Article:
By Lauren Warnecke
15 June 2019
Perhaps I’ll start at the end. In the post-performance Q&A for “The Internal Geometry,” a world premiere by Natya Dance Theatre at Links Hall, artistic director Hema Rajagopalan spoke about the origins of Bharatanatyam. The traditional South Indian dance began in the temples as an artistic language imparted by the gods to communicate the scriptures though rhythm, expression and drama. It’s a tradition spanning 3,000 years, often used to depict stories steeped in Hindu mythology and part of many children’s cultural and spiritual upbringing.
It is a relatively new development that Bharatanatyam is performed in concert dance venues. And while Western audiences generally get that dance can be equally entertaining and enlightening, this is often less true about dance forms whose cultural origins lie outside the French courts.
So, while audience members (like this critic) unfamiliar with Hindu mythology or the meanings of each hand gesture or shift of the eyes in Bharatanatyam might be there to simply soak in the intoxicating physicality and mesmerizing rhythms of this extraordinary dance form, Rajagopalan reminded us that the goal isn’t entertainment, but “Rasa,” the spiritual enlightenment of the viewer and a deeper connectivity to the gods.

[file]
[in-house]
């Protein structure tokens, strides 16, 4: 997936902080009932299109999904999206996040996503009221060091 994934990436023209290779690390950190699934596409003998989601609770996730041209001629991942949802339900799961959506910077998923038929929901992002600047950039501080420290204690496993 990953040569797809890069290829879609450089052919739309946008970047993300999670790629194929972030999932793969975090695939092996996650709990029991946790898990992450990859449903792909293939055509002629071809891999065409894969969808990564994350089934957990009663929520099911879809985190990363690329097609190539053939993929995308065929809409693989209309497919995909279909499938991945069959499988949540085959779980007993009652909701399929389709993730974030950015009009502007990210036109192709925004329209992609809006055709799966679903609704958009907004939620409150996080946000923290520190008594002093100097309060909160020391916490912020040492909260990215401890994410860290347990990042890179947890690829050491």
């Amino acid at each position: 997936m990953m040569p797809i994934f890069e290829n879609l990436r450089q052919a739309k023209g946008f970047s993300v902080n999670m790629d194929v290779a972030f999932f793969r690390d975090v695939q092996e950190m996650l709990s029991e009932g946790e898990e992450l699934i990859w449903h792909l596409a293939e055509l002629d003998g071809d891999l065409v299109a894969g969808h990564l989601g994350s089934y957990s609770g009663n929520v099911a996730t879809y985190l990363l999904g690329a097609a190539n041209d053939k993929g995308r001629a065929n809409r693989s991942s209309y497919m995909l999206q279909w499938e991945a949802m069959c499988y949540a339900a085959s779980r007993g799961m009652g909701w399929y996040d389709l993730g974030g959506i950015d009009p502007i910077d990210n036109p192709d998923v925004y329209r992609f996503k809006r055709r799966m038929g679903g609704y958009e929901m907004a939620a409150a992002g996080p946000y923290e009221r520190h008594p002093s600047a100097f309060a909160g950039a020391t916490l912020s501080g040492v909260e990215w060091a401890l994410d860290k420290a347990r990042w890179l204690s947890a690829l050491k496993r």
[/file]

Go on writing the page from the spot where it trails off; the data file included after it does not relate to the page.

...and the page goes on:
This is perhaps why transitions between the vignettes of “The Internal Geometry” are narrated on a gargled microphone from Rajagopalan’s perch in Links Hall’s light booth, and indeed, Natya often includes English translations or explanations of the stories to appeal to a wide audience. “The Internal Geometry” is a pared-down presentation, with recorded music and a few simple light cues, uncharacteristic for Natya, but typical of most things in Links Hall’s white box theater. Even the dancers were just a bit less adorned than usual, “The Internal Geometry’s” six women wearing relatively simple traditional costumes with characteristic make-up and ankle bells, plus a few personalized necklaces and bracelets.
Read the full article in The Chicago Tribune.